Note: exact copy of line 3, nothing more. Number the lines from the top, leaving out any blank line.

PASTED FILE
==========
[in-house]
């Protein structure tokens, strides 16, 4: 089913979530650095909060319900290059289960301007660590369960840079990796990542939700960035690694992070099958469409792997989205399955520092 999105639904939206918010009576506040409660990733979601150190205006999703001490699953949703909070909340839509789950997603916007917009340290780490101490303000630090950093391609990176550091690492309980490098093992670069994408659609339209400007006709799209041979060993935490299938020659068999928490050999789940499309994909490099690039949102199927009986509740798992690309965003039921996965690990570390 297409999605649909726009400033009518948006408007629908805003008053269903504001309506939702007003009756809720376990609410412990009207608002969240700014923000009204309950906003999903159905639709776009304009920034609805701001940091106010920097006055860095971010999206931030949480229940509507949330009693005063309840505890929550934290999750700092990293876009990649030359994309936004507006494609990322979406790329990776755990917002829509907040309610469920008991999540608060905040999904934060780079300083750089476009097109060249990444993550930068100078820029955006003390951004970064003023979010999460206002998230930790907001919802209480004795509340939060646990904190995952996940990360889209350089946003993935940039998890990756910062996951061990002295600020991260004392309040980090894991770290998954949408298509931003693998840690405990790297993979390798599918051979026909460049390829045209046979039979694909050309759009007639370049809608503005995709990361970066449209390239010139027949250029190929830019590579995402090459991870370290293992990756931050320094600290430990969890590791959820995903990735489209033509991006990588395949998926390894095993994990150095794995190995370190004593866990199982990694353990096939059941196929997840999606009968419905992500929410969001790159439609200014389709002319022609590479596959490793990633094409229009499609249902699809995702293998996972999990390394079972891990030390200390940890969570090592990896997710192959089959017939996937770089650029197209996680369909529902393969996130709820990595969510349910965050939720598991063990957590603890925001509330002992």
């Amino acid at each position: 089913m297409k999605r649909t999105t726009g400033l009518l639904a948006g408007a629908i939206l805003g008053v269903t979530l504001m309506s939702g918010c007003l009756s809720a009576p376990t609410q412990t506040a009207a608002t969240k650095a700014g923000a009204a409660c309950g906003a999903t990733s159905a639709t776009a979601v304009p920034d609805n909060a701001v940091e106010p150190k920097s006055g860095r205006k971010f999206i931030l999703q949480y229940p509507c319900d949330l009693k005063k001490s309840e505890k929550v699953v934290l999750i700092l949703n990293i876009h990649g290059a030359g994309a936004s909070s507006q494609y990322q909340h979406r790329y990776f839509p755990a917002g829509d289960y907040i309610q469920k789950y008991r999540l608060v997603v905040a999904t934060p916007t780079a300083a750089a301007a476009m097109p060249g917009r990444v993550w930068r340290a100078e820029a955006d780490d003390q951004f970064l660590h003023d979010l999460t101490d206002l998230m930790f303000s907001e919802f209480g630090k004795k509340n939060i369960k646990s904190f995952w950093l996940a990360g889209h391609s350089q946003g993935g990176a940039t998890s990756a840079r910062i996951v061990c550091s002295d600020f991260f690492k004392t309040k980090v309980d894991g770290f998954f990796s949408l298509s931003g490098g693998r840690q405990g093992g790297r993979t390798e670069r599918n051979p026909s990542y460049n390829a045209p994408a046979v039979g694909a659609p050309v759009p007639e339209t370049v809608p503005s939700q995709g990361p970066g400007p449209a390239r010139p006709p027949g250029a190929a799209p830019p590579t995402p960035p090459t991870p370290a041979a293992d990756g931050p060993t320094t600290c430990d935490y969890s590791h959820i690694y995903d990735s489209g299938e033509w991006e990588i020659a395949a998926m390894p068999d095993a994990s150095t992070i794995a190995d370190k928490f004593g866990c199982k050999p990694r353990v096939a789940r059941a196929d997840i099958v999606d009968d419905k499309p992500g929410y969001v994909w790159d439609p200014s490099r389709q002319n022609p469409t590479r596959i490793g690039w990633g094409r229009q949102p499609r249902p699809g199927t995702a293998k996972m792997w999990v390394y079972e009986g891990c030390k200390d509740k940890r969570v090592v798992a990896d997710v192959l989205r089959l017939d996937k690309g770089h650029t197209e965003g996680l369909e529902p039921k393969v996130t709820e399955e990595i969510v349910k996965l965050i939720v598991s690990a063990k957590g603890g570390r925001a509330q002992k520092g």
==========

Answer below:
């Amino acid at each position: 089913m297409k999605r649909t999105t726009g400033l009518l639904a948006g408007a629908i939206l805003g008053v269903t979530l504001m309506s939702g918010c007003l009756s809720a009576p376990t609410q412990t506040a009207a608002t969240k650095a700014g923000a009204a409660c309950g906003a999903t990733s159905a639709t776009a979601v304009p920034d609805n909060a701001v940091e106010p150190k920097s006055g860095r205006k971010f999206i931030l999703q949480y229940p509507c319900d949330l009693k005063k001490s309840e505890k929550v699953v934290l999750i700092l949703n990293i876009h990649g290059a030359g994309a936004s909070s507006q494609y990322q909340h979406r790329y990776f839509p755990a917002g829509d289960y907040i309610q469920k789950y008991r999540l608060v997603v905040a999904t934060p916007t780079a300083a750089a301007a476009m097109p060249g917009r990444v993550w930068r340290a100078e820029a955006d780490d003390q951004f970064l660590h003023d979010l999460t101490d206002l998230m930790f303000s907001e919802f209480g630090k004795k509340n939060i369960k646990s904190f995952w950093l996940a990360g889209h391609s350089q946003g993935g990176a940039t998890s990756a840079r910062i996951v061990c550091s002295d600020f991260f690492k004392t309040k980090v309980d894991g770290f998954f990796s949408l298509s931003g490098g693998r840690q405990g093992g790297r993979t390798e670069r599918n051979p026909s990542y460049n390829a045209p994408a046979v039979g694909a659609p050309v759009p007639e339209t370049v809608p503005s939700q995709g990361p970066g400007p449209a390239r010139p006709p027949g250029a190929a799209p830019p590579t995402p960035p090459t991870p370290a041979a293992d990756g931050p060993t320094t600290c430990d935490y969890s590791h959820i690694y995903d990735s489209g299938e033509w991006e990588i020659a395949a998926m390894p068999d095993a994990s150095t992070i794995a190995d370190k928490f004593g866990c199982k050999p990694r353990v096939a789940r059941a196929d997840i099958v999606d009968d419905k499309p992500g929410y969001v994909w790159d439609p200014s490099r389709q002319n022609p469409t590479r596959i490793g690039w990633g094409r229009q949102p499609r249902p699809g199927t995702a293998k996972m792997w999990v390394y079972e009986g891990c030390k200390d509740k940890r969570v090592v798992a990896d997710v192959l989205r089959l017939d996937k690309g770089h650029t197209e965003g996680l369909e529902p039921k393969v996130t709820e399955e990595i969510v349910k996965l965050i939720v598991s690990a063990k957590g603890g570390r925001a509330q002992k520092g």